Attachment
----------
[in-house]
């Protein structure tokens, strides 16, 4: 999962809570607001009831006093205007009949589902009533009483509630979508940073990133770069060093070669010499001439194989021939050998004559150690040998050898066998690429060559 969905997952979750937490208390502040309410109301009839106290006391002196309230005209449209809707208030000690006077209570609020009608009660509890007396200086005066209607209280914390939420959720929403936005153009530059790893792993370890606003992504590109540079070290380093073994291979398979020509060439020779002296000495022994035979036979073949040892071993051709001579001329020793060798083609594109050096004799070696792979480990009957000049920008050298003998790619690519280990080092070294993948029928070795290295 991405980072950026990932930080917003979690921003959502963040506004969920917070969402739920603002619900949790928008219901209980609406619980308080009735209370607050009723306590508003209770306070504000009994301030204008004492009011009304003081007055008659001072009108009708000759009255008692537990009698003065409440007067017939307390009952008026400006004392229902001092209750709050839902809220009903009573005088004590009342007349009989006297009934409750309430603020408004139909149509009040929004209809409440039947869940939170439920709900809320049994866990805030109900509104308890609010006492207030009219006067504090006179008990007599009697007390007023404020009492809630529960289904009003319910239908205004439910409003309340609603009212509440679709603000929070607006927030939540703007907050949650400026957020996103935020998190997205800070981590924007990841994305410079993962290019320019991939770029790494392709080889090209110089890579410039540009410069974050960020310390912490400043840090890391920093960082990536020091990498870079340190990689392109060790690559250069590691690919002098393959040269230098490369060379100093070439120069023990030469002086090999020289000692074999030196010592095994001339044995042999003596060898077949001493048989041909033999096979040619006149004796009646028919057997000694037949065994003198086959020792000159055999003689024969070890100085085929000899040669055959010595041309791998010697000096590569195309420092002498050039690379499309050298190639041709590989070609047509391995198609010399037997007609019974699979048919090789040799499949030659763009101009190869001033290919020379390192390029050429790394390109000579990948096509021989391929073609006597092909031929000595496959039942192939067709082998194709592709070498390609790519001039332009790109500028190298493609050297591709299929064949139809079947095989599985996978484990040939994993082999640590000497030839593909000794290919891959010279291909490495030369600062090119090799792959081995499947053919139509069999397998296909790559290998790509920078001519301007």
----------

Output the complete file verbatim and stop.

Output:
[in-house]
């Protein structure tokens, strides 16, 4: 999962809570607001009831006093205007009949589902009533009483509630979508940073990133770069060093070669010499001439194989021939050998004559150690040998050898066998690429060559 969905997952979750937490208390502040309410109301009839106290006391002196309230005209449209809707208030000690006077209570609020009608009660509890007396200086005066209607209280914390939420959720929403936005153009530059790893792993370890606003992504590109540079070290380093073994291979398979020509060439020779002296000495022994035979036979073949040892071993051709001579001329020793060798083609594109050096004799070696792979480990009957000049920008050298003998790619690519280990080092070294993948029928070795290295 991405980072950026990932930080917003979690921003959502963040506004969920917070969402739920603002619900949790928008219901209980609406619980308080009735209370607050009723306590508003209770306070504000009994301030204008004492009011009304003081007055008659001072009108009708000759009255008692537990009698003065409440007067017939307390009952008026400006004392229902001092209750709050839902809220009903009573005088004590009342007349009989006297009934409750309430603020408004139909149509009040929004209809409440039947869940939170439920709900809320049994866990805030109900509104308890609010006492207030009219006067504090006179008990007599009697007390007023404020009492809630529960289904009003319910239908205004439910409003309340609603009212509440679709603000929070607006927030939540703007907050949650400026957020996103935020998190997205800070981590924007990841994305410079993962290019320019991939770029790494392709080889090209110089890579410039540009410069974050960020310390912490400043840090890391920093960082990536020091990498870079340190990689392109060790690559250069590691690919002098393959040269230098490369060379100093070439120069023990030469002086090999020289000692074999030196010592095994001339044995042999003596060898077949001493048989041909033999096979040619006149004796009646028919057997000694037949065994003198086959020792000159055999003689024969070890100085085929000899040669055959010595041309791998010697000096590569195309420092002498050039690379499309050298190639041709590989070609047509391995198609010399037997007609019974699979048919090789040799499949030659763009101009190869001033290919020379390192390029050429790394390109000579990948096509021989391929073609006597092909031929000595496959039942192939067709082998194709592709070498390609790519001039332009790109500028190298493609050297591709299929064949139809079947095989599985996978484990040939994993082999640590000497030839593909000794290919891959010279291909490495030369600062090119090799792959081995499947053919139509069999397998296909790559290998790509920078001519301007």